Baton Rouge group places wreaths at graves of veterans

Baton Rouge group places wreaths at graves of veterans

PORT HUDSON, LA (WAFB) - More than 100 people gathered at Port Hudson National Cemetery to honor military veterans by placing wreaths at their grave sites.

"We're proud today to honor them, in this special and deserving way, for they have all gone on to glory, so these wreaths of love we proudly lay," recited one presenter at a ceremony on the cemetery grounds.

The event was part of a nationwide program called Wreaths Across America, which included other cemeteries like Arlington National Cemetery just outside of Washington, D.C.

In Port Hudson, they began the event with a ceremony, presenting wreaths representing each branch of the military, the Merchant Marines, as well as prisoners of war and those missing in action.They also put wreaths on more than 6,000 of the cemetery's 13,000 grave sites.

Marshall Honore participated in the event, helping place a wreath at the tombstone of his wife, Grace. Honore served in World War II. He arrived in France two weeks after D-Day and served throughout the remainder of the war.

"We lived just one day at a time. We didn't know when the war was going to end or if we'd ever get back home but we just served and we did what we had to do," he said.

Across the cemetery, another family remembered the veteran of a much more recent conflict: the War in Iraq.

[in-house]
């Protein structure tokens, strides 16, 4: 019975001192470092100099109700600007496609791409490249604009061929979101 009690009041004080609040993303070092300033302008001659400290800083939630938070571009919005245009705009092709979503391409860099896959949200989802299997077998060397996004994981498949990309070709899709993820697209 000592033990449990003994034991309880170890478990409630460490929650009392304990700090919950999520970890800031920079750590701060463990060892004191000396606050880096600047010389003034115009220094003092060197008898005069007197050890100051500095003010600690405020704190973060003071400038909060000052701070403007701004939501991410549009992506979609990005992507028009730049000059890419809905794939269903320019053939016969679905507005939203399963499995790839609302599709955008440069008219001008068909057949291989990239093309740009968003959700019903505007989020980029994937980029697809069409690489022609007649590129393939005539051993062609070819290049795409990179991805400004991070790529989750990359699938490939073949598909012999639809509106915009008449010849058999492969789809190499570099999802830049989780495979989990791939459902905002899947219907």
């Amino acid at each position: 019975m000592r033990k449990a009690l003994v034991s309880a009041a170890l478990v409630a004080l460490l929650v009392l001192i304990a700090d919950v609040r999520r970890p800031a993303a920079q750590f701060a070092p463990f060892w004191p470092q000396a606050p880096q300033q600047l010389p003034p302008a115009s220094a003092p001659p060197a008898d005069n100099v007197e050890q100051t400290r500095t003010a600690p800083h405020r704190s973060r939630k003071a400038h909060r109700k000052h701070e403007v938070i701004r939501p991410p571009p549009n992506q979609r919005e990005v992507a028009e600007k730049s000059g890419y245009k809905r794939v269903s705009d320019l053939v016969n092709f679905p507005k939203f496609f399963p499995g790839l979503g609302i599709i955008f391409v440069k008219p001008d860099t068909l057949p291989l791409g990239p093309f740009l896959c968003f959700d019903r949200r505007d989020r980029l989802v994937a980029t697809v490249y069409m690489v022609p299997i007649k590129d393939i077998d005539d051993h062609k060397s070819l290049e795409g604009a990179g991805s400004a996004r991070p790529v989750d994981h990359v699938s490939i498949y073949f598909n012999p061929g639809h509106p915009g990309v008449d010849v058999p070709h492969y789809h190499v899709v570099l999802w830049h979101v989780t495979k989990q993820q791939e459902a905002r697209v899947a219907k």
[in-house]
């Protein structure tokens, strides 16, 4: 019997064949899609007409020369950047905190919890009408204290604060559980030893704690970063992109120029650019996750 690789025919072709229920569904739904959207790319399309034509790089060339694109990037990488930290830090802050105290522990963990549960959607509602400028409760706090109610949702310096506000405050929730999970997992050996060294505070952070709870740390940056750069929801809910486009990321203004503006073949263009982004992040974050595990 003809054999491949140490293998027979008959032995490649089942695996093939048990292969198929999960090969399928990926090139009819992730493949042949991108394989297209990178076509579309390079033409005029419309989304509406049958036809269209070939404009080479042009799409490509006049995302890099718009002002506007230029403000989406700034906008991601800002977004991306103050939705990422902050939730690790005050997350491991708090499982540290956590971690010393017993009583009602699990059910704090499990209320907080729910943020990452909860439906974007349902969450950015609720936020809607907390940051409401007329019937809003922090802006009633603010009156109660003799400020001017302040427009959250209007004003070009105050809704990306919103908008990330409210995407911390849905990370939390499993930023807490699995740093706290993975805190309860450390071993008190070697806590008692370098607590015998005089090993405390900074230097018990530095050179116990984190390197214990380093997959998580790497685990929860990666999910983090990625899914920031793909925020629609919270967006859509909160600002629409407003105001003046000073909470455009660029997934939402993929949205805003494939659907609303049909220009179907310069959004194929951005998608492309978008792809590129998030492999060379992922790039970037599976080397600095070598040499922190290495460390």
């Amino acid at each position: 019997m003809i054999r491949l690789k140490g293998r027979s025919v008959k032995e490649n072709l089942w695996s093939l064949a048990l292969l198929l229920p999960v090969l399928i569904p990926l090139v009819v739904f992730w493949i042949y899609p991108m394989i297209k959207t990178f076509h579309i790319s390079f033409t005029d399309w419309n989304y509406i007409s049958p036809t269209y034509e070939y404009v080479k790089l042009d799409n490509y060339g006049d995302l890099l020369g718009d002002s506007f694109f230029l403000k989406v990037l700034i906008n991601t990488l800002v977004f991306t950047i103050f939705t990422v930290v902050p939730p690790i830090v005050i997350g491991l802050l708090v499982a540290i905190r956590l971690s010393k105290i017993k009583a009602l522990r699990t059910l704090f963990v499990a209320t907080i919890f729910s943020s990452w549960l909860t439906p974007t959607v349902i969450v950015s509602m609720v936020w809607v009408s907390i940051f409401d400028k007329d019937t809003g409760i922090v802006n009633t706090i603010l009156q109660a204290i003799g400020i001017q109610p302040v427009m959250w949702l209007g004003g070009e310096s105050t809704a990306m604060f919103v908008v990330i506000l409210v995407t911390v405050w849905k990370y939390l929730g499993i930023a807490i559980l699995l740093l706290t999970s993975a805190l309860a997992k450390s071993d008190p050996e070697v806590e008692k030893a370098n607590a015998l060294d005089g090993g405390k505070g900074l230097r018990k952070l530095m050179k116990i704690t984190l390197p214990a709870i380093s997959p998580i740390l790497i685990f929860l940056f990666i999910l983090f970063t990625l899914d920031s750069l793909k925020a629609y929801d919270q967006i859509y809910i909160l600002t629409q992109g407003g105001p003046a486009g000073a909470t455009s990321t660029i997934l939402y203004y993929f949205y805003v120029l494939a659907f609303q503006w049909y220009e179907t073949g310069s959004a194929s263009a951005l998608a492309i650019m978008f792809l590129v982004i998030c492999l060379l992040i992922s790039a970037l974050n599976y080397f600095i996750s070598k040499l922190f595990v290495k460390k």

Claudia Billiot placed a wreath at the grave of her sister, Marisol. Marisol joined the army right out of high school. During her first tour in Iraq, she was killed in an explosion at just 19 years old.

"To have her gone was like half of me gone," she said.

Although she said the loss of her sister never gets any easier, she does take comfort in gatherings like this one.

"You're not alone, you're not the only one going through this," she said. "It's a sense of unity."

She named one of her children after Marisol. She hopes to teach her children the importance of visiting the grave and remembering those who served.

"They continue living as long as we honor them," she said.

Many of the wreaths came from Maine. Volunteer truck drivers brought them to Louisiana.

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